In business, financial management is the practice of handling a company’s finances in a way that allows it to be successful and compliant with regulations. That takes both a high-level plan and boots-on-the-ground execution.
Video: What is Financial Management?
What is Financial Management?
At its core, financial management is the practice of making a business plan and then ensuring all departments stay on track. Solid financial management enables the CFO or VP of finance to provide data that supports creation of a long-range vision, informs decisions on where to invest, and yields insights on how to fund those investments, liquidity, profitability, cash runway and more.
ERP software can help finance teams achieve these goals: A financial management system combines several financial functions, such as accounting, fixed-asset management, revenue recognition and payment processing. By integrating these key components, a financial management system ensures real-time visibility into the financial state of a company while facilitating day-to-day operations, like period-end close processes.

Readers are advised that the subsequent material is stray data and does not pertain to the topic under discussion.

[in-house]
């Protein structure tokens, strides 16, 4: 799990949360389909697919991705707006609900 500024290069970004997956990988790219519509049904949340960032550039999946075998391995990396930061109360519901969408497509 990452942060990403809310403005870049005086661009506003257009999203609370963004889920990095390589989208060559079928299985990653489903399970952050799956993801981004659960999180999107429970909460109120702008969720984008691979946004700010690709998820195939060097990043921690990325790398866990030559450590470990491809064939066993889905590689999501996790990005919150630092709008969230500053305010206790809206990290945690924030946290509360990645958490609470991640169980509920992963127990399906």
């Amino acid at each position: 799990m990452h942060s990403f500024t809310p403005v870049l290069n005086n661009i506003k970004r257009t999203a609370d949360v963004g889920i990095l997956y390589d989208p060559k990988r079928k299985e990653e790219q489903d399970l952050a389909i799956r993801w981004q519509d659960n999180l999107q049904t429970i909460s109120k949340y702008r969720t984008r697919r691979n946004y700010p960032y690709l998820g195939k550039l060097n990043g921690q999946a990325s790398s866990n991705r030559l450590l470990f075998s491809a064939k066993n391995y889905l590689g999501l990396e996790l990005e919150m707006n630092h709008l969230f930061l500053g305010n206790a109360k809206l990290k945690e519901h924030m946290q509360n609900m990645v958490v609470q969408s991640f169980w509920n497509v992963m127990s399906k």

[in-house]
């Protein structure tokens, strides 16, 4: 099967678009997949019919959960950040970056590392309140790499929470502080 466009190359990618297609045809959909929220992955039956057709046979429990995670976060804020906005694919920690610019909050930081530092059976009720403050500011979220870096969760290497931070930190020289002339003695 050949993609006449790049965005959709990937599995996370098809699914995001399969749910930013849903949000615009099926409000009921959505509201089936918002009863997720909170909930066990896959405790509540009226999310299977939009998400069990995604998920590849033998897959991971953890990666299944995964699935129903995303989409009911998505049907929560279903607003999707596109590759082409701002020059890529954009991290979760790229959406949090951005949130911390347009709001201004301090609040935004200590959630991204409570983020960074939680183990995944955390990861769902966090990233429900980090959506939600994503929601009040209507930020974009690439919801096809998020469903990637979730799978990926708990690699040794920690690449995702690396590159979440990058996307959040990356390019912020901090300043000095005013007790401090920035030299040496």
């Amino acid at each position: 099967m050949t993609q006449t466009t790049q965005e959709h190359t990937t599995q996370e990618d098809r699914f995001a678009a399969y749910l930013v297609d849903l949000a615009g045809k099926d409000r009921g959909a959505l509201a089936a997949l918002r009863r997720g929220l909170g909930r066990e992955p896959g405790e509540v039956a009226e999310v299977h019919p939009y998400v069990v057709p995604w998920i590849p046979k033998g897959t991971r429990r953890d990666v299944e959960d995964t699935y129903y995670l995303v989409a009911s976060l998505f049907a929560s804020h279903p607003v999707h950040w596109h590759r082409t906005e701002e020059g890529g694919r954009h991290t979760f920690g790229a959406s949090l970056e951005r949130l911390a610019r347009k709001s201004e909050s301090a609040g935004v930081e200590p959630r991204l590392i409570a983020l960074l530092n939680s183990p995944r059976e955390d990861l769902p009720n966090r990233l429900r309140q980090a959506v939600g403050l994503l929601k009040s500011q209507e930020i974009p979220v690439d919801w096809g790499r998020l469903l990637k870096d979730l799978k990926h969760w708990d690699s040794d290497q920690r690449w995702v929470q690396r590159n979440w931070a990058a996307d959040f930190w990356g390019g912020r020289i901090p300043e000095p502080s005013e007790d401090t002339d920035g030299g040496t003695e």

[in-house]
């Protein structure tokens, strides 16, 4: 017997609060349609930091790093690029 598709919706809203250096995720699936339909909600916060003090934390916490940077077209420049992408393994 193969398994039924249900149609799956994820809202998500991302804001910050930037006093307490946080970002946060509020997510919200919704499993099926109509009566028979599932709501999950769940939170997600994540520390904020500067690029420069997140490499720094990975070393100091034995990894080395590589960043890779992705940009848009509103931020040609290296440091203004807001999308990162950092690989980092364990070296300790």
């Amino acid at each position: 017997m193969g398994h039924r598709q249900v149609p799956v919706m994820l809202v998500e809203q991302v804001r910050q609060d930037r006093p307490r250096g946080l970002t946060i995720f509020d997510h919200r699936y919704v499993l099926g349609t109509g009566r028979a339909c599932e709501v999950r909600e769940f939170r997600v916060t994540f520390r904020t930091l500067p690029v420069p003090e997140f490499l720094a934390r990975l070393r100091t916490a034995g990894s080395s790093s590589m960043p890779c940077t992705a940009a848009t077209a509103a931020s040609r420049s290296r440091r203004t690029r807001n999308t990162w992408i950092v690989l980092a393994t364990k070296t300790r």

Strategic vs. Tactical Financial Management
On a tactical level, financial management procedures govern how you process daily transactions, perform the monthly financial close, compare actual spending to what’s budgeted and ensure you meet auditor and tax requirements.
On a more strategic level, financial management feeds into vital FP&A (financial planning and analysis) and visioning activities, where finance leaders use data to help line-of-business colleagues plan future investments, spot opportunities and build resilient companies.
Let’s look at both angles.
Importance of Financial Management
Solid financial management provides the foundation for three pillars of sound fiscal governance:
Strategizing, or identifying what needs to happen financially for the company to achieve its short- and long-term goals. Leaders need insights into current performance for scenario planning, for example.